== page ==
Levon Helm -- Drums, Mandolin, Electric Bass & Vocals

Recorded in the basement of Big Pink, West Saugerties, NY., 1967
Recording Engineer -- Garth Hudson
Mixing Engineers -- Rob Fraboni, Nat Jeffrey, Ed Anderson & Mark Aglietti
Mixed at Village Recorders & Shangri-La Studios
Mastering Engineer -- George Horn
Photography -- Reid Miles
Design Consultant -- Bob Cato
Compiled by Robbie Robertson
Produced by Bob Dylan & The Band


sábado, 17 de junio de 2017

Caravan (17) July 1967

     Sunlight glimmers inside my caravan and wakes me from a dream of books and whales with jazzy piano chords floating in the background. I fell asleep last night looking at the box, not daring to open it. Now here it is at my feet, round and closed like a perfect question. Without even asking, the answer resonates inside my head: "You wanted something and you don’t even know what it is, Nar."
      I make coffee and put the box on the table. I realize that the emptiness of my desire has found its fulfillment in a threat: “It’s alive, and it bites,” Dylan had warned me. His anger at losing the bet resembled somewhat my own bewilderment, multiplied now by its echo and by the minutes ticking by, none encouraging me to undertake the denouement.
      I smoke cigarette number six and caress the round lid before lifting it. As I do, I catch my image reflected in its inside mirror and I see, in the circular belly, a top hat. Black, worn out, upside down. "You're more innocent than I thought," Dylan had told me. "What did you expect, idiot?" he would add now, witnessing the mute perplexity of my realization.
      “Can I come in?”
      The laughing voice of Rick knocking at the caravan door rouses me from self-absorption. In a reflex, I close the box before answering.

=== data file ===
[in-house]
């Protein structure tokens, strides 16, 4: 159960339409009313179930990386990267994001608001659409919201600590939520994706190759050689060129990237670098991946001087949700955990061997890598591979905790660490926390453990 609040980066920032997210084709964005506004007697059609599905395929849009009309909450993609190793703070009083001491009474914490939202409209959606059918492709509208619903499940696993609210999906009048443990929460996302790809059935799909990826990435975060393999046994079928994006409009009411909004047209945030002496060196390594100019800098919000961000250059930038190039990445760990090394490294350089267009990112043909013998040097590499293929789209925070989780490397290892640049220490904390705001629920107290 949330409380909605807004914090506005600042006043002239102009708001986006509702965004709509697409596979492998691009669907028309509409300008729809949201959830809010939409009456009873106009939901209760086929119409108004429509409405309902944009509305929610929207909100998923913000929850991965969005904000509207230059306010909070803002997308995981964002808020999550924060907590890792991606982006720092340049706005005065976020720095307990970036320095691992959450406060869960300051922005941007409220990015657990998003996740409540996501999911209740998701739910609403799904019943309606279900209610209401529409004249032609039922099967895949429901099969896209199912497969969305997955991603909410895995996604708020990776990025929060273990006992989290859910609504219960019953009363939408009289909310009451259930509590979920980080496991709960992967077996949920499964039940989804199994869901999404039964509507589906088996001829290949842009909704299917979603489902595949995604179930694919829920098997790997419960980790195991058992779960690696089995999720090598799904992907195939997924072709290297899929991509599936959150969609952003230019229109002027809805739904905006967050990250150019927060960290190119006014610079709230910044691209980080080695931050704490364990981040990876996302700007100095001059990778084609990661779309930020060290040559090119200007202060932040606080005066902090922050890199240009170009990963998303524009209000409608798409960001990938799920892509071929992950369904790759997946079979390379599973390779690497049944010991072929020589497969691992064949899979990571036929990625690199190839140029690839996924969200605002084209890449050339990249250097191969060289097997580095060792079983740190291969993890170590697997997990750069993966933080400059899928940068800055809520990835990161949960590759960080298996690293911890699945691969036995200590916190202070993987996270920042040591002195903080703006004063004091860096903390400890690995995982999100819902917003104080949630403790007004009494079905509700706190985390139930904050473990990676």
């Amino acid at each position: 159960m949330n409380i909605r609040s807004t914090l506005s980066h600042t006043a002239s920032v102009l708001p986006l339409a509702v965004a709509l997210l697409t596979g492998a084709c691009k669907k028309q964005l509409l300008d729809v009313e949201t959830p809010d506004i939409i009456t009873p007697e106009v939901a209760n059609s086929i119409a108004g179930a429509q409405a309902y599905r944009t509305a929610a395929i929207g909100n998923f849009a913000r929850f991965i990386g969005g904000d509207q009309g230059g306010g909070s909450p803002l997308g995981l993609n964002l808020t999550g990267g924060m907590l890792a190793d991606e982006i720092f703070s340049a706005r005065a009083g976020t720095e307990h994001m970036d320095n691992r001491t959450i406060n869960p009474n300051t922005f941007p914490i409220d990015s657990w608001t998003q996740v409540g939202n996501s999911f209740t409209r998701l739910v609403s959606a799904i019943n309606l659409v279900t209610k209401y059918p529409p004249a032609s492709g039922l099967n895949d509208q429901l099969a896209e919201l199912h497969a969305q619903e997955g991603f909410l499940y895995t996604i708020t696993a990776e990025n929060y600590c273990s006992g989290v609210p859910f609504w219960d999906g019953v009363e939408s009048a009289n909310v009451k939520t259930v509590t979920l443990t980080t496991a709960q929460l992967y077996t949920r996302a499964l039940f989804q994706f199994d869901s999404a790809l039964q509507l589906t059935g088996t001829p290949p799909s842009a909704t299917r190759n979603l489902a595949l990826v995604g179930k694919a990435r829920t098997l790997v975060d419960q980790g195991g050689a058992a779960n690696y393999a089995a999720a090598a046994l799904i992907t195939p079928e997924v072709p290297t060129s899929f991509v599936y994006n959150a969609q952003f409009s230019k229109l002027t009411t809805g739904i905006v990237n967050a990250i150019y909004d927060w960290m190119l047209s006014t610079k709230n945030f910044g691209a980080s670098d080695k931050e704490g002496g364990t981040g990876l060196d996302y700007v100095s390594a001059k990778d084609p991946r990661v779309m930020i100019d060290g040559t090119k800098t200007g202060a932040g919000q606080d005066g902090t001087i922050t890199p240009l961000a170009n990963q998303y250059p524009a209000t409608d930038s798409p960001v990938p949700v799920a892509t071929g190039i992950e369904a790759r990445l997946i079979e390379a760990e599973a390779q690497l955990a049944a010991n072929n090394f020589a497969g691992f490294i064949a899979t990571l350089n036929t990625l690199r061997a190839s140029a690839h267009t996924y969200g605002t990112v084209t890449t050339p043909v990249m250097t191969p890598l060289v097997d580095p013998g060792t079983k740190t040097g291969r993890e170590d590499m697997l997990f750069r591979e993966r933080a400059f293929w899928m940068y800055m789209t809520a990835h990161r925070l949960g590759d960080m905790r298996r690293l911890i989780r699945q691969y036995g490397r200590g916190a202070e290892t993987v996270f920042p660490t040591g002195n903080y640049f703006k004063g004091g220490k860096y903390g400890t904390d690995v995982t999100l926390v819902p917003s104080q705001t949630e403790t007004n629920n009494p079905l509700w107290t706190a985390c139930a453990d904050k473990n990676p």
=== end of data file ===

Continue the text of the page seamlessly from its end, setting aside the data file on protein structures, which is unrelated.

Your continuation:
“Come on in.”
      “ ‘Morning, Nar. Would you like to come and have breakfast with us? Garth fixed a mountain of good stuff to help us recover from the hangover. What a fucking night!”
      “You said it ...! I don’t know, I've already had a couple of coffees and I'm not hungry, but thanks anyway for ...”
       Rick interrupts my sentence, coming closer with a laugh.
       “What’ve we got here! The box of discord! Dylan was really pissed off when ...”
       “Don’t open it!” I hear myself saying in a despotic voice.
       “Okay, okay, cool it. You don’t have to be like that ... Besides, I already know what’s inside that hatbox. I've opened it a hundred times.”
       “What did you call it?”
      “Hat-box. Why do you make that face?”
      “Nothing ... I understood something else. Forget it.”
      Rick looks at me closely for a few seconds, then smiles and pulls a crumpled sheet out of one of his jeans pockets, torn in half.
      “I came to bring you this too, I thought you'd like to have it. It was bitch having to take care of your desires, you know?” he says as he unfolds the papers.
      I immediately recognize the sheet on which Dylan had written what he wanted to get from me in case he won the bet. Without thinking, I rip the two fragments out of Rick's hand. Then I put them in my box, which now has a name like that of anyone: a few letters on a safe-conduct for the territory of the rational, I think as I see Rick out.